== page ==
Another writer pointed out that one of the dangers (of sharing quotes) is, because we like C.S. Lewis (or any other writer), we like to think that he would have said what we want him to say. If we are circulating false quotes, we might be trying to remake him, and his ideas, into something that agrees with our own.
If you are so motivated, you can test if this quote is in The Screwtape Letters using Google Books. Go to The Screwtape Letters page and search for ‘fixated on politics’ inside the book. Unfortunately, if you just search Google Books in general for ‘fixated on politics’ The Screwtape Letters is the first result, not because that quote is in the book, but because the algorithm has learned that this is the result everyone is looking for when they search for that phrase.
However, C. S. Lewis DID write about politics, and he speaks to the ways Christians can get caught up in the fray of our current culture. Notably, this writing was decades ago, and The Screwtape Letters was directed toward the people of England in 1942.
Here is Uncle Screwtape (a representation of Satan) giving advice on how to distract Christians: “Let him begin by treating Patriotism as a part of his religion. Then let him, under the influence of partisan spirit, come to regard it as the most important part.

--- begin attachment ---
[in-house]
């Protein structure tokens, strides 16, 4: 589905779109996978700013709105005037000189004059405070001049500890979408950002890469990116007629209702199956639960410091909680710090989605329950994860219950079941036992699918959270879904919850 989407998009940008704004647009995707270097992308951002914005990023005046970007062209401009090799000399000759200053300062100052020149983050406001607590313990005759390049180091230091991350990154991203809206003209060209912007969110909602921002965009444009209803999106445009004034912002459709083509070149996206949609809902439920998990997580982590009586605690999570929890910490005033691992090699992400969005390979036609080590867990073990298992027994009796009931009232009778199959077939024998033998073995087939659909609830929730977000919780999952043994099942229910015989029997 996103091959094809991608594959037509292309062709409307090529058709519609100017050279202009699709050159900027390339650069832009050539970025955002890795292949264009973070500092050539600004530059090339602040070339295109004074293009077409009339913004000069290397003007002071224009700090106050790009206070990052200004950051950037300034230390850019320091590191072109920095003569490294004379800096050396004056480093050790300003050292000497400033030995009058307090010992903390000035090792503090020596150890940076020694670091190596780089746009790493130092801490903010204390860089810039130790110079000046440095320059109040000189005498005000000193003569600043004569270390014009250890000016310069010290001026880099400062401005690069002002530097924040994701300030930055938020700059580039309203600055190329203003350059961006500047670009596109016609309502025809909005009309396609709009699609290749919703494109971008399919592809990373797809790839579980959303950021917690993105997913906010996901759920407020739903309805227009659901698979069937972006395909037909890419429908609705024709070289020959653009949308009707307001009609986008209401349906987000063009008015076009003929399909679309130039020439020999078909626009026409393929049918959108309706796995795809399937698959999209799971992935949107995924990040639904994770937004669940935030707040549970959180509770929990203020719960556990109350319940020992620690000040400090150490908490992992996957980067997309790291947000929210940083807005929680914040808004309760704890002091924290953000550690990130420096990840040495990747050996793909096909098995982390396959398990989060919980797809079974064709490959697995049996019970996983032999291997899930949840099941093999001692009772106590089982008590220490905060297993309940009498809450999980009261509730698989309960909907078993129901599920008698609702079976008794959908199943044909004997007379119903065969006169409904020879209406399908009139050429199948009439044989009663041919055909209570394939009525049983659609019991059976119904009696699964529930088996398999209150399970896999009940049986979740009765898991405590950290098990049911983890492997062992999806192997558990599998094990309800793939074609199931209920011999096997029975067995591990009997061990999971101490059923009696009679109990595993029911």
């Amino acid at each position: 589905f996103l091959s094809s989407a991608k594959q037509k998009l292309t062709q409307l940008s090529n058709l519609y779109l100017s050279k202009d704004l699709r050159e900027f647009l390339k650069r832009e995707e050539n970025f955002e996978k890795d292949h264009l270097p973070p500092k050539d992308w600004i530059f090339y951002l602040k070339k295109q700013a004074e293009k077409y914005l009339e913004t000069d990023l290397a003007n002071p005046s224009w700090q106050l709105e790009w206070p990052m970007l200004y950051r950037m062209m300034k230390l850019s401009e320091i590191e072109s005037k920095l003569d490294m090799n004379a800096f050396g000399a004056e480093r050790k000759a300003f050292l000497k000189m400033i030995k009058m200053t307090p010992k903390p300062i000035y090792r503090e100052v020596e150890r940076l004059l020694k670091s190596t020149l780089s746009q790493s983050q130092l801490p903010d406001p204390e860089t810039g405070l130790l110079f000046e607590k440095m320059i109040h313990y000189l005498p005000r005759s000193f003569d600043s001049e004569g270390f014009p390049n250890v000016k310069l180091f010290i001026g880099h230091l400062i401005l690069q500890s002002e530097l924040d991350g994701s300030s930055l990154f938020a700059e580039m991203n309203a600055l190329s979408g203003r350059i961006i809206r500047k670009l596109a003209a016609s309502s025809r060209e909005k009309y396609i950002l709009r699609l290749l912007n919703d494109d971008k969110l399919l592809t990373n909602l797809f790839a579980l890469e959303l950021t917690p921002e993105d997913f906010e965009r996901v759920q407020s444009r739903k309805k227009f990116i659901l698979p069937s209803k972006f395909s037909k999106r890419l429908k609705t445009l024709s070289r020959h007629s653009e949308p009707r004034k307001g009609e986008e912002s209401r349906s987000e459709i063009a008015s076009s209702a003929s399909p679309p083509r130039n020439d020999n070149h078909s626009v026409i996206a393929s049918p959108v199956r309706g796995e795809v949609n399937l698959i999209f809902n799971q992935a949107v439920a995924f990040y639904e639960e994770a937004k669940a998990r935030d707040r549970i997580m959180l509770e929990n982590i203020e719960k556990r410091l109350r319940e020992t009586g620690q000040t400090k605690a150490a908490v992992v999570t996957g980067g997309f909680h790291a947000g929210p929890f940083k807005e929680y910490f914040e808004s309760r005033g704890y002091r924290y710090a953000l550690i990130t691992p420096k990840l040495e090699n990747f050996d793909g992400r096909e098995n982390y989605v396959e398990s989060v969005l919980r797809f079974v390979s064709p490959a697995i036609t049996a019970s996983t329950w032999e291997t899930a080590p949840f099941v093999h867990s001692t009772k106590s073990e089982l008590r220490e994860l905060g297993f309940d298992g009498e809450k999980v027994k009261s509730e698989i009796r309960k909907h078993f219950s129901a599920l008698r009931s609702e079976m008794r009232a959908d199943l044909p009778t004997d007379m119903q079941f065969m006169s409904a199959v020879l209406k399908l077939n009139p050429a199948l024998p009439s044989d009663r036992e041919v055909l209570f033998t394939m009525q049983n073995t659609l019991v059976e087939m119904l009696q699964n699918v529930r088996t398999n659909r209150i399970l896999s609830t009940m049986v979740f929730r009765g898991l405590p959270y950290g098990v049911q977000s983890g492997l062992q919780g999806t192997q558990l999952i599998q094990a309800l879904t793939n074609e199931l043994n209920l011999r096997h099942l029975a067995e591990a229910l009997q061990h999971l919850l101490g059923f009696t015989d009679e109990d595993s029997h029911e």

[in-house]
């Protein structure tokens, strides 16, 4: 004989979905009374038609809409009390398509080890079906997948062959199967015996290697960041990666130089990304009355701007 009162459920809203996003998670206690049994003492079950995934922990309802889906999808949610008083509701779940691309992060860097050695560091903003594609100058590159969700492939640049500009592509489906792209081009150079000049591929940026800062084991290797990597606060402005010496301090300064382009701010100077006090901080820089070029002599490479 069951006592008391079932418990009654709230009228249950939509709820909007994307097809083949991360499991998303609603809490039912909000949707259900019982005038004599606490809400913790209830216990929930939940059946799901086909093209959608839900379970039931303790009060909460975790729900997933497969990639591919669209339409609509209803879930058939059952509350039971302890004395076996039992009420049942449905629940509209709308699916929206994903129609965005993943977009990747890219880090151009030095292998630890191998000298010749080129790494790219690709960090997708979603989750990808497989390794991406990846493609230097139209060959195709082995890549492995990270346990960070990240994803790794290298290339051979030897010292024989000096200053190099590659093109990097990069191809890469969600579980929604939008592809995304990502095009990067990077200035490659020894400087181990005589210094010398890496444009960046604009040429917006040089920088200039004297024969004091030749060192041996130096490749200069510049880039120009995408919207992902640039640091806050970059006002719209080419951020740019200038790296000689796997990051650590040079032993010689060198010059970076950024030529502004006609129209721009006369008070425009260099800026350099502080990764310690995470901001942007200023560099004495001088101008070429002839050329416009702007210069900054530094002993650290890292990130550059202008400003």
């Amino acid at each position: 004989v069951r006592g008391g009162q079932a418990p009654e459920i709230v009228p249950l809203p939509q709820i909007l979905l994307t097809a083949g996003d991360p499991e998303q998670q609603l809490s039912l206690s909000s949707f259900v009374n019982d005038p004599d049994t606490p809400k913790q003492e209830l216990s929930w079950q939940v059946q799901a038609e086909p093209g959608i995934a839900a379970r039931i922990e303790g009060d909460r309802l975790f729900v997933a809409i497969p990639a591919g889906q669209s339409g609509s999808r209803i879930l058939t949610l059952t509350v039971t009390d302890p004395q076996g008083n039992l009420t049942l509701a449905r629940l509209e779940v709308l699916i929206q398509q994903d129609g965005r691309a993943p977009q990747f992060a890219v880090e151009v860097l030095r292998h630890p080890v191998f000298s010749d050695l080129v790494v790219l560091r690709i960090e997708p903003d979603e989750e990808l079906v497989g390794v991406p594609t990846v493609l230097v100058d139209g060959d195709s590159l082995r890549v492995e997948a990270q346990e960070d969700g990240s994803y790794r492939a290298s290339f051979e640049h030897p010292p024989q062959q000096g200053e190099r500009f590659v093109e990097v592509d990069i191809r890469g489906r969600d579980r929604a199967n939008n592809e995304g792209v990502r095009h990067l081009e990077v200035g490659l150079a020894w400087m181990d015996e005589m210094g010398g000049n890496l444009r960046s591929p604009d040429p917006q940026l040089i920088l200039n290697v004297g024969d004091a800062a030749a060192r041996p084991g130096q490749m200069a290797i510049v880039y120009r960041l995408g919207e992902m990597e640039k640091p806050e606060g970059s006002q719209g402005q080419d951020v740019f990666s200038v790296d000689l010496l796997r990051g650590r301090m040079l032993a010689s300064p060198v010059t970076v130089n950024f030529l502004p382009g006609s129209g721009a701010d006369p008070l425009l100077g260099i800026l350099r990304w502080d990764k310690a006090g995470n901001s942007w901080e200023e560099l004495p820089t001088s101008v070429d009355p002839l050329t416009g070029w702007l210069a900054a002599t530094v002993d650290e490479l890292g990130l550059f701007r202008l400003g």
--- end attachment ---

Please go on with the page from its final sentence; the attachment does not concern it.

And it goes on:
Then quietly and gradually nurse him on to the stage at which the religion becomes merely part of the ’cause’, in which Christianity is valued chiefly because of the excellent argument it can produce in favor of the… war-effort… Once you have made the World an end, and faith a means, you have almost won your man, and it makes very little difference what kind of worldly end he is pursuing. Provided that meetings, pamphlets, policies, movements, causes, and crusades, matter more to him than prayers and sacraments and charity, he is ours–and the more ‘religious’ (on those terms) the more securely ours.”
Once again, America has an intense presidential election on the horizon. I encourage you to avoid “getting fixated” on politics and the “faults of people they have never met.” Admittedly, this will be difficult for me, so I have to practice what I preach. In doing so, I am reminded by the timeless advice of Rupertus Meldenius (although this wisdom is sometimes credited to St. Augustine): "In essentials, unity; in non-essentials, liberty; in all things, charity."